“Motley” described a famous Crue of lost angles rocking the 80’s. In Milwaukee these days, Thriftones get motley, genuinely. Their distinct brand of folk, rhythm and blues Americana bridges the front porches of Dixie to bonfires of the Heartland, open fields of Upstate New York to city blocks running into Golden Gate Park.
The Thriftones tumble through mysterious carnival music-box time signatures, chiming, then break into swoons well-timed, with pace and delivery of a hilarious stand-up comedian prodding a crowd to laughter on command. Rattling, twanging guitar riffs serrate blues piano melodies, reckoning humble, hard times, down-tempo bluegrass rock by-gone, but not forgotten. Tapping influences faintly recognizable, more as ode than necessity, Lynyrd Skynyrd, Bob Dylan, and a few others, subtly register in interludes and bridges, densely covered with original musical elements.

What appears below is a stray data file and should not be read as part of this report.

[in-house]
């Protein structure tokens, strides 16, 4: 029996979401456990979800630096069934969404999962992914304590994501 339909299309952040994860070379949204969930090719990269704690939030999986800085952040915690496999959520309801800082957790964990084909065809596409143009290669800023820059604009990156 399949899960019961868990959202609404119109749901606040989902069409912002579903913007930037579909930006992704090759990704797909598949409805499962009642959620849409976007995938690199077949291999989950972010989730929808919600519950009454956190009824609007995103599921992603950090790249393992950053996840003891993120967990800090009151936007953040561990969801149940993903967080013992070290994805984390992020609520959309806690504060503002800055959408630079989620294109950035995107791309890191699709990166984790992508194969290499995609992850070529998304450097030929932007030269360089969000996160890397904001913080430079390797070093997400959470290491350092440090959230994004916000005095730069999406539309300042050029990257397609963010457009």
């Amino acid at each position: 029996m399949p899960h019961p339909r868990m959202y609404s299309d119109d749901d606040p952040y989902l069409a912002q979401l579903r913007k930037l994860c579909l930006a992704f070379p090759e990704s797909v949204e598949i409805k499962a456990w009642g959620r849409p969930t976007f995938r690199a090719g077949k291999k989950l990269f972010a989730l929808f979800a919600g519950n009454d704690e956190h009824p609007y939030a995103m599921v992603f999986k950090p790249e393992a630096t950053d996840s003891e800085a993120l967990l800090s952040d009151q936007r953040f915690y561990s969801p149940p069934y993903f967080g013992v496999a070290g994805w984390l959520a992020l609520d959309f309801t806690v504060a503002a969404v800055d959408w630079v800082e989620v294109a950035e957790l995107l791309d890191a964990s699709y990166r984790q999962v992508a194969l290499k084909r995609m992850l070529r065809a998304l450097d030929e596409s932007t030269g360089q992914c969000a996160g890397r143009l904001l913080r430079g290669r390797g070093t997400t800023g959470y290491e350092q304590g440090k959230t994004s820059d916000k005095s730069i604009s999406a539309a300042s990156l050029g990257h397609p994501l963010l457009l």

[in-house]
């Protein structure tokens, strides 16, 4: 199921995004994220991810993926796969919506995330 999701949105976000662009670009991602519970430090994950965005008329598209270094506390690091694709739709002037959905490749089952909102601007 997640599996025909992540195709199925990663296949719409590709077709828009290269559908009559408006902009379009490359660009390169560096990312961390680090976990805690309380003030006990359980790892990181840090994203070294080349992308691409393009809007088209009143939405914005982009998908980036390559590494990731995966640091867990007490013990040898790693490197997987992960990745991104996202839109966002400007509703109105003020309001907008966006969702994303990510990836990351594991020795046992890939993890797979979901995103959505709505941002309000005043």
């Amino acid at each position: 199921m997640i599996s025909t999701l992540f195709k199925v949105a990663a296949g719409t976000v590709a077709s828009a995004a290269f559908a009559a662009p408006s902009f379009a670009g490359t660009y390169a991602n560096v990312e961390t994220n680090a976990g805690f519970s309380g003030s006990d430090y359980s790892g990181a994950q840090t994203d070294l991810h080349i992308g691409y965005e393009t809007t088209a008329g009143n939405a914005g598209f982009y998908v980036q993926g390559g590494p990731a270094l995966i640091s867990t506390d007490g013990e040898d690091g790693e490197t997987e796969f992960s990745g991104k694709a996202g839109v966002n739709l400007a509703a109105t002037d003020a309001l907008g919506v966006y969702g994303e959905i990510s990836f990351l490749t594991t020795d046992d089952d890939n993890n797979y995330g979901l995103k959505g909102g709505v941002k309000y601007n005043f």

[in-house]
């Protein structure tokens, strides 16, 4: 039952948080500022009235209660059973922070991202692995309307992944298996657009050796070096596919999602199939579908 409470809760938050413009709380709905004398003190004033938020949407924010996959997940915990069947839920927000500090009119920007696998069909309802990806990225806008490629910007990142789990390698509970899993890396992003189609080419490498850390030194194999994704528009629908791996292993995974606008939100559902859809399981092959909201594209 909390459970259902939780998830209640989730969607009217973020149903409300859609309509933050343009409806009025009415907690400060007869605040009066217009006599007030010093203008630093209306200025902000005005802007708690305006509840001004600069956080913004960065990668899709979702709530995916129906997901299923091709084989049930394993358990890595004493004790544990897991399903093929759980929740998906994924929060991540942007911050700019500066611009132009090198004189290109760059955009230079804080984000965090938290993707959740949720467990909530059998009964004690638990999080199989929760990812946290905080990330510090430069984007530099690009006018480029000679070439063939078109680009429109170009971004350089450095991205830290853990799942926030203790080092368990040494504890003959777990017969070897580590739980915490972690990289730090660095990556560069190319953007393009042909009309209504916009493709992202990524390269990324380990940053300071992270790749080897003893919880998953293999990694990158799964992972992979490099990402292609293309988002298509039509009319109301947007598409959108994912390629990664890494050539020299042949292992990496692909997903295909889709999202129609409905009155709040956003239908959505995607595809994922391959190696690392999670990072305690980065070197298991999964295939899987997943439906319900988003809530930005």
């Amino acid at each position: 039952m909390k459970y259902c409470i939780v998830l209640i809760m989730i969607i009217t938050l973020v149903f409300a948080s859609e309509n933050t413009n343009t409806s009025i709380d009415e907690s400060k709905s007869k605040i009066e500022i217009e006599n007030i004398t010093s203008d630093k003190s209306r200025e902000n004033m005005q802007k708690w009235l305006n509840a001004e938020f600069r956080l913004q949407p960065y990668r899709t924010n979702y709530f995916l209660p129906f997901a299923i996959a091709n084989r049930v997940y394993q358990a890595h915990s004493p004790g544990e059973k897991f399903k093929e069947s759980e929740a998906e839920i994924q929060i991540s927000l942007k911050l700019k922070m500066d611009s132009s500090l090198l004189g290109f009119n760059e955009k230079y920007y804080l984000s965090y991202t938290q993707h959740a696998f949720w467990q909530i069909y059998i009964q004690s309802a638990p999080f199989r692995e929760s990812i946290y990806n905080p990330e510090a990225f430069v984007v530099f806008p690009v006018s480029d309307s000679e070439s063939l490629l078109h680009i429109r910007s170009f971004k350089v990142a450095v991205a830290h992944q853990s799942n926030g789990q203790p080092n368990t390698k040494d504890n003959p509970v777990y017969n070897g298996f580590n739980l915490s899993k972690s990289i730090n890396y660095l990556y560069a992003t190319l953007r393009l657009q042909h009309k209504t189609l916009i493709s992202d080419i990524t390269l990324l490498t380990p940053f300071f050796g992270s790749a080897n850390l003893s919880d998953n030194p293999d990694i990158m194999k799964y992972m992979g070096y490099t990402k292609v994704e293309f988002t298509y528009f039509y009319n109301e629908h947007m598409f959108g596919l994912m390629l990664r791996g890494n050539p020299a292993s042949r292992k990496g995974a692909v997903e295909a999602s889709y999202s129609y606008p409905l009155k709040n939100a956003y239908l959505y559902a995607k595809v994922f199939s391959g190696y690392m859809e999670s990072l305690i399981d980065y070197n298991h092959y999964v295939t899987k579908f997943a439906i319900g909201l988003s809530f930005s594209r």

While judgement passed on bands often hinges on they’re musical ability, Thriftones demonstrate that lyrics sung, in key and audibly, can also have thoughtful, wise and poetic content and keep they’re edge. At their Mayan world end show at Frank’s Power Plant, Thriftones’ vocals easily cut the monotony of clanking glasses and empty cackles, in easy harmony with their instrumentation. A balance struck on par with bourbon whiskey, neat.